David and Dennis win gold—despite a finicky rudder. Kudos to Good Samaritan engineer, Alex, who stopped mid-race to provide some timely “percussive maintenance.”
Our balletic friend, Felix, and teammate Cesar: silver-medalists in the 14-mile race at 3:20:30. Photo courtesy of Dan Marino Photography.
Achilles International is an organization focused on providing access to competitive sports for disabled athletes. Founded in 1983 by Dick Traum, the first amputee to run the marathon distance in the 1976 NYC Marathon, it has since grown to 70 chapters worldwide and a membership of over 60,000.
The Achilles International Kayak Program was founded several years ago as an alternate program to the mainstream road race events that Achilles participates in.
In recent years, we’ve competed in the Bear Mountain Challenge (14 miles), the NYC Mayor’s Cup (28 miles) and the Lighthouse to Lighthouse Race (14 miles). All are long, technical, challenging events—exactly in line with the objectives of the organization: to enter mainstream events and compete alongside able-bodied and even elite athletes over the same course and distance, under the same race conditions.
Competing on equal footing provides an incredible sense of accomplishment for the athletes, but also demonstrates to all involved and spectators alike, that disabled athletes need an opportunity to prove their abilities, just like the rest of us.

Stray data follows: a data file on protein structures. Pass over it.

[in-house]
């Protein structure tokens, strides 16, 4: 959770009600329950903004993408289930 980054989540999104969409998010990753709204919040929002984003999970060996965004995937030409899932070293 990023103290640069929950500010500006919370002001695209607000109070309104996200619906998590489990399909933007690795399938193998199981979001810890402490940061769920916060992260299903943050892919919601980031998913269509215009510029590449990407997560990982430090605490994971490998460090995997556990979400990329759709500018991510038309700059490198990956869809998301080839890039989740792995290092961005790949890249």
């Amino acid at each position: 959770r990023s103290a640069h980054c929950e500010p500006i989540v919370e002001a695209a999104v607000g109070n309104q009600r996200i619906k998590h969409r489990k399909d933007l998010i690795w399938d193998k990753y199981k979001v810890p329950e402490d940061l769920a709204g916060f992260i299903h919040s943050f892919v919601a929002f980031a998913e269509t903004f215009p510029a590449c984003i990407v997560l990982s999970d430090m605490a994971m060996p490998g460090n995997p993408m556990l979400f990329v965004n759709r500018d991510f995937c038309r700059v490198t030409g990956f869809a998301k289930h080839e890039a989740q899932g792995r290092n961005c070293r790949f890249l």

If you’re interested in helping the Achilles International Kayak Program either as a business or individual sponsor, or are interested in being a guide for an event, contact Gary at email@example.com
Why should kids have all the fun?Last week, Jean packed her lunchbox (and kayak, gear, and the good ol’ Subaru) to join friends in Norwalk for a 5-day Instructor Certification Workshop (ICW) of the American Canoe Association (ACA). The course was taught by the A++ instructor-trainer, Scott Szczepaniak (a spelling bee unto himself) of Sea Kayak Carolina and hosted by Sea Kayak Connecticut, aka, David McPherson. Here, David explains all, as we Level 3 candidates perform a kayak-rescue water ballet in the background. (Click for video).
In case you’re curious, the curriculum consisted of the following (ideally, in 10- to 15-knot winds, 1- to 2-foot seas and/or breaking waves, and 1 to 2 knots of current). The “pop quiz” happens every time we go paddlin’ 🙂